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iWeb tutorial: Creating print collateral with iWeb
by Tironius, created Saturday, January 20, 2007, with permalink

Top secret: create stunning hi-rez posters using Pages' little cousin, iWeb

Create posters and flyers that print beautifully using Apple's unintended document creation program, iWeb

It is extremely easy to create posters in Pages, Apple's best-of-breed document creation program for things like resumes, posters and flyers. At only $79, and combined with the Steve Jobsian visual aid Keynote, Apple's productivity package iWork is everything the commoner needs for self gratification.

That's all well and good, but what if you don't have it? Answer: iWeb. It has nearly the full range of features for design as Pages: you can import photos from iPhoto (or anywhere), rotate those images, and apply strokes, drop shadows, and reflections. Add lines, stars, arrows and any object that you find in Pages.

You are thinking: “Tironius, are you back on the crack? How can I print from iWeb, it's not meant for print!” Answers: “Yes,” and “It doesn't matter that it wasn't meant for printing, it does so beautifully. It is just as good as Pages! Now give me more crack.” We can thank Apple on this one; their attention to detail combined with the built-in functionality of OS X means that even little iWeb rocks the print. PDFing, too.

IWeb and Page's best feature is their text leading and kerning, which is more powerful—I'll contend—than pro apps like InDesign and Illustrator because of those sweet, sweet sliders. A designer can arbitrarily loosen and tighten line height and letter spacing. So, as I move the slider either left or right, I can watch the text-spacing loosen and tighten until I can instantly determine what is perfect. In Adobe products, for instance, I have to plug in a number. Then redo. Then redo again, until it is right. I think like iWeb thinks—visually.

Where Pages bests iWeb, however, is its ability to link text frames together so that words and paragraphs automatically flow from one to another, say, if you wanted two columns of text. In iWeb to achieve this same effect, the user would have to do it manually. It is this reason why iWeb should be limited to single-paged designs. But despite this, I dare my dear readers to compare the design prowess of each. Here is a similar poster design in Pages, where it was originally created, and iWeb.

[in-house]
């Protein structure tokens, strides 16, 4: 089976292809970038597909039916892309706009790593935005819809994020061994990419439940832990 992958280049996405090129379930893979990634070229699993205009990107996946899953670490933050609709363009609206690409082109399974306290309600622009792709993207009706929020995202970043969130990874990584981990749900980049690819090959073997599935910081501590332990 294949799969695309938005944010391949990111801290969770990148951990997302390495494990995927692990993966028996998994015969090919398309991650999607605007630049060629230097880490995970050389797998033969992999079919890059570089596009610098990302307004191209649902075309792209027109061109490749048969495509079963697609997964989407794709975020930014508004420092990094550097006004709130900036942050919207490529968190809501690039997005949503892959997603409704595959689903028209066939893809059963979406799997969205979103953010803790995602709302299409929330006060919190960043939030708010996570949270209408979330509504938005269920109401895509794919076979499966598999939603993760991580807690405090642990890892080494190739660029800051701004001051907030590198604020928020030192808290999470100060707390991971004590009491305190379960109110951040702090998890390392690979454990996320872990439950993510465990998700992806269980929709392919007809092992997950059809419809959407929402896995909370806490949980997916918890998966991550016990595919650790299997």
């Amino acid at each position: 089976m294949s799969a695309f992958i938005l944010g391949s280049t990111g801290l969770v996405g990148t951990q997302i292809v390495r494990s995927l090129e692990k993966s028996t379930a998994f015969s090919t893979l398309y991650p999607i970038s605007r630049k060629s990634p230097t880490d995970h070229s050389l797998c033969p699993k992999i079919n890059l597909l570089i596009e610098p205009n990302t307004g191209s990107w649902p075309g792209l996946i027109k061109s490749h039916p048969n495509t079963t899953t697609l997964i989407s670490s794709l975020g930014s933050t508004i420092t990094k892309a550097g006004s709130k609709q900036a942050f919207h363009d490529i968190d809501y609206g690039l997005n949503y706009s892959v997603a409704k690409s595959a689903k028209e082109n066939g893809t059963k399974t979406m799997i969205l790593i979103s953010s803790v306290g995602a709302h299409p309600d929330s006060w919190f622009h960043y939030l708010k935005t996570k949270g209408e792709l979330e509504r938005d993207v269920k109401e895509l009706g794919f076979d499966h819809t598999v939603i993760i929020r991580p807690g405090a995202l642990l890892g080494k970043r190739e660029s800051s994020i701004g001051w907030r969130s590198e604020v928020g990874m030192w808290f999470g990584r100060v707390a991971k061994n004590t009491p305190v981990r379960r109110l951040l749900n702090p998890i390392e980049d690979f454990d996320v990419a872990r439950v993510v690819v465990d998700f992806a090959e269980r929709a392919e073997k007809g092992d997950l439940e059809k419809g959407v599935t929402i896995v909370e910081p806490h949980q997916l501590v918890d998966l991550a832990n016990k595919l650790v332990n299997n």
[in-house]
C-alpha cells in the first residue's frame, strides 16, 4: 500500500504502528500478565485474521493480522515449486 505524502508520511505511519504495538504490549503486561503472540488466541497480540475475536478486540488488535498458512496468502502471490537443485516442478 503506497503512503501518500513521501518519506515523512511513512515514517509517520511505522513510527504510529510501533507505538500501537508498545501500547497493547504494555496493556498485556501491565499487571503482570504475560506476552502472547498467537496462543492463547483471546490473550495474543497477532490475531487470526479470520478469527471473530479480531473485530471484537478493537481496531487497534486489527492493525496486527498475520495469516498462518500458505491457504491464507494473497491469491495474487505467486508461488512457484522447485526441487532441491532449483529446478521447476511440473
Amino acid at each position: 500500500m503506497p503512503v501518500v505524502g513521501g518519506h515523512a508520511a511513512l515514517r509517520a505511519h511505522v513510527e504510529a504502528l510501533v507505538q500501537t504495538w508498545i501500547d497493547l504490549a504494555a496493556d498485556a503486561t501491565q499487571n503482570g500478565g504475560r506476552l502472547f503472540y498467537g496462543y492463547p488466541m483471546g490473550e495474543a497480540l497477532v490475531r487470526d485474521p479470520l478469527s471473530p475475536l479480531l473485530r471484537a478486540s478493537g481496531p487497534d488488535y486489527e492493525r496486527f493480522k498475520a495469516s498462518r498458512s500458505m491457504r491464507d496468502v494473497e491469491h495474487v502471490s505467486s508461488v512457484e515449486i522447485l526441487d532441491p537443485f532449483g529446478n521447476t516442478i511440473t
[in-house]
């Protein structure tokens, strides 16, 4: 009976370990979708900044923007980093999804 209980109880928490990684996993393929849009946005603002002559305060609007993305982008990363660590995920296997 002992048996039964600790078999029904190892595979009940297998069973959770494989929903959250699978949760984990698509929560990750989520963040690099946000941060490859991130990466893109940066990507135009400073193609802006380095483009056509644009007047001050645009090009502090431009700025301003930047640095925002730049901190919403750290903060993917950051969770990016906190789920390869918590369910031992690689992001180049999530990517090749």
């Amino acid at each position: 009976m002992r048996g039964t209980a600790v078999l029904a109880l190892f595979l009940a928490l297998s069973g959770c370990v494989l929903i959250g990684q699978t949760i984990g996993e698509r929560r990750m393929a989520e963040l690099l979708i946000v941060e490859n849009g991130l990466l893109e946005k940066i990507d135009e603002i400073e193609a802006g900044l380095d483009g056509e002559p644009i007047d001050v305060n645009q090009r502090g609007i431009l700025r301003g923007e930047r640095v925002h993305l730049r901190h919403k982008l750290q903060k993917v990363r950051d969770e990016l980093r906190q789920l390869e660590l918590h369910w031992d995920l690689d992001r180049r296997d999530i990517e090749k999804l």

And it all prints great

From a web-creation application, one would expect jagged low-rez lettering and pixellated photographs at only 72 dpi. From what I can tell, however, text is vector and imported photos seem to be of the original resolution. The tricky part is setting the page size in iWeb's Page inspector. From what I can tell, pixel resolution vs. page size is not an issue as it would be in, say, Photoshop. IWeb uses the original picture files as a resource for printing, similar to embedding a picture in InDesign. But what is important, instead of dpi, is the document page's proportion. For instance, to create a fake “Party On Campus” poster, I used the width of 850 pixels and a height of 1100 pixels. (Get it? 8.5 by 11 inches for a sheet of paper. Remember, think proportions.) Note: It seemed to help to keep a footer height of 50 pixels.

Even if you have Pages

For those smart enough to have picked iWork over Microsoft Office when buying their new “BlackBook” at their local Apple store, the two programs work beautifully together. Pages and iWeb speak each other's language. Copying and pasting from Pages, say, to iWeb is a dream: boxes, text frames, objects, even pictures just work. Need a resume to hand out at the interview and for web? Create it in Pages and copy it to iWeb. Copying in this manner, or just using iWeb outright, ensures a consistency between materials made for print and online.

The bottom line

I highly recommend the iWork package for users who want a document creation program combined with the most elegant presentation software around--especially for those who want a life outside of Office--but if a person is in a pinch, OR, they need materials to be completely identical for print and web, iWeb is the sleeper workhorse for posters, flyers, resumes, fax cover sheets, business letters...

Oh, and it also does web pages.

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